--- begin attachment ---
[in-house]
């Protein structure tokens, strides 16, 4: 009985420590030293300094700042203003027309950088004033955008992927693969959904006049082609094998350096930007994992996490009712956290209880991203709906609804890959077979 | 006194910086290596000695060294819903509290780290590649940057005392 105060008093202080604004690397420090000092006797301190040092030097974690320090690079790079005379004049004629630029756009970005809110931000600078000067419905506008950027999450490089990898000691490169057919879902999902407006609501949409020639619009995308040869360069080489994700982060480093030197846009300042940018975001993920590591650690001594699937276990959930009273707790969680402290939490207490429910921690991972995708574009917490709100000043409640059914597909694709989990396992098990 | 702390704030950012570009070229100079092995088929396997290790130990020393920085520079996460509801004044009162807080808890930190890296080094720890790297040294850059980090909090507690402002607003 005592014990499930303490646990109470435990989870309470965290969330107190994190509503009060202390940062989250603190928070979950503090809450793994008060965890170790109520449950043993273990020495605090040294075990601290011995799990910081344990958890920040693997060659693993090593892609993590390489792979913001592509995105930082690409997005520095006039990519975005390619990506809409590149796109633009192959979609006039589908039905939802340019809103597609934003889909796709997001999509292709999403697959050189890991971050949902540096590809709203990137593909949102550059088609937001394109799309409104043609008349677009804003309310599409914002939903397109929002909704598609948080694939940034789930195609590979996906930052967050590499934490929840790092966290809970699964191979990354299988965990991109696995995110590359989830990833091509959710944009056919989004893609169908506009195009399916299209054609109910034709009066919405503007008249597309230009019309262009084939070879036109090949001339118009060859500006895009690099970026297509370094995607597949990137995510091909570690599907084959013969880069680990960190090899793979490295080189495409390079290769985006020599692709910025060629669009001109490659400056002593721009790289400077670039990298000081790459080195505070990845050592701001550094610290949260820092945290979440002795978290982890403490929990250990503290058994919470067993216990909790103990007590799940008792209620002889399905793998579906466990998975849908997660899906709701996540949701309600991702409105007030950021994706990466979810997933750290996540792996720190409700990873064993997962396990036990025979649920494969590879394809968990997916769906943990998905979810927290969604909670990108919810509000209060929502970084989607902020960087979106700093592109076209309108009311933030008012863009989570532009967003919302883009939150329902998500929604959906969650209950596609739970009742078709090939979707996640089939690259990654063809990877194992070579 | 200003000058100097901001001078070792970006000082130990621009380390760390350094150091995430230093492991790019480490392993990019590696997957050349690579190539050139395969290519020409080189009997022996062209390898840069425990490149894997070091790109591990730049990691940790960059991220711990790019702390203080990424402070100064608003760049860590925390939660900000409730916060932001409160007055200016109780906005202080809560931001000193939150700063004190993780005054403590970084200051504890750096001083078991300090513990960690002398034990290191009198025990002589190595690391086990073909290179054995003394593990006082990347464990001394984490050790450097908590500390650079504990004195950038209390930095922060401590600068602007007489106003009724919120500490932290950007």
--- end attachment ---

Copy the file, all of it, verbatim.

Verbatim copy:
[in-house]
């Protein structure tokens, strides 16, 4: 009985420590030293300094700042203003027309950088004033955008992927693969959904006049082609094998350096930007994992996490009712956290209880991203709906609804890959077979 | 006194910086290596000695060294819903509290780290590649940057005392 105060008093202080604004690397420090000092006797301190040092030097974690320090690079790079005379004049004629630029756009970005809110931000600078000067419905506008950027999450490089990898000691490169057919879902999902407006609501949409020639619009995308040869360069080489994700982060480093030197846009300042940018975001993920590591650690001594699937276990959930009273707790969680402290939490207490429910921690991972995708574009917490709100000043409640059914597909694709989990396992098990 | 702390704030950012570009070229100079092995088929396997290790130990020393920085520079996460509801004044009162807080808890930190890296080094720890790297040294850059980090909090507690402002607003 005592014990499930303490646990109470435990989870309470965290969330107190994190509503009060202390940062989250603190928070979950503090809450793994008060965890170790109520449950043993273990020495605090040294075990601290011995799990910081344990958890920040693997060659693993090593892609993590390489792979913001592509995105930082690409997005520095006039990519975005390619990506809409590149796109633009192959979609006039589908039905939802340019809103597609934003889909796709997001999509292709999403697959050189890991971050949902540096590809709203990137593909949102550059088609937001394109799309409104043609008349677009804003309310599409914002939903397109929002909704598609948080694939940034789930195609590979996906930052967050590499934490929840790092966290809970699964191979990354299988965990991109696995995110590359989830990833091509959710944009056919989004893609169908506009195009399916299209054609109910034709009066919405503007008249597309230009019309262009084939070879036109090949001339118009060859500006895009690099970026297509370094995607597949990137995510091909570690599907084959013969880069680990960190090899793979490295080189495409390079290769985006020599692709910025060629669009001109490659400056002593721009790289400077670039990298000081790459080195505070990845050592701001550094610290949260820092945290979440002795978290982890403490929990250990503290058994919470067993216990909790103990007590799940008792209620002889399905793998579906466990998975849908997660899906709701996540949701309600991702409105007030950021994706990466979810997933750290996540792996720190409700990873064993997962396990036990025979649920494969590879394809968990997916769906943990998905979810927290969604909670990108919810509000209060929502970084989607902020960087979106700093592109076209309108009311933030008012863009989570532009967003919302883009939150329902998500929604959906969650209950596609739970009742078709090939979707996640089939690259990654063809990877194992070579 | 200003000058100097901001001078070792970006000082130990621009380390760390350094150091995430230093492991790019480490392993990019590696997957050349690579190539050139395969290519020409080189009997022996062209390898840069425990490149894997070091790109591990730049990691940790960059991220711990790019702390203080990424402070100064608003760049860590925390939660900000409730916060932001409160007055200016109780906005202080809560931001000193939150700063004190993780005054403590970084200051504890750096001083078991300090513990960690002398034990290191009198025990002589190595690391086990073909290179054995003394593990006082990347464990001394984490050790450097908590500390650079504990004195950038209390930095922060401590600068602007007489106003009724919120500490932290950007």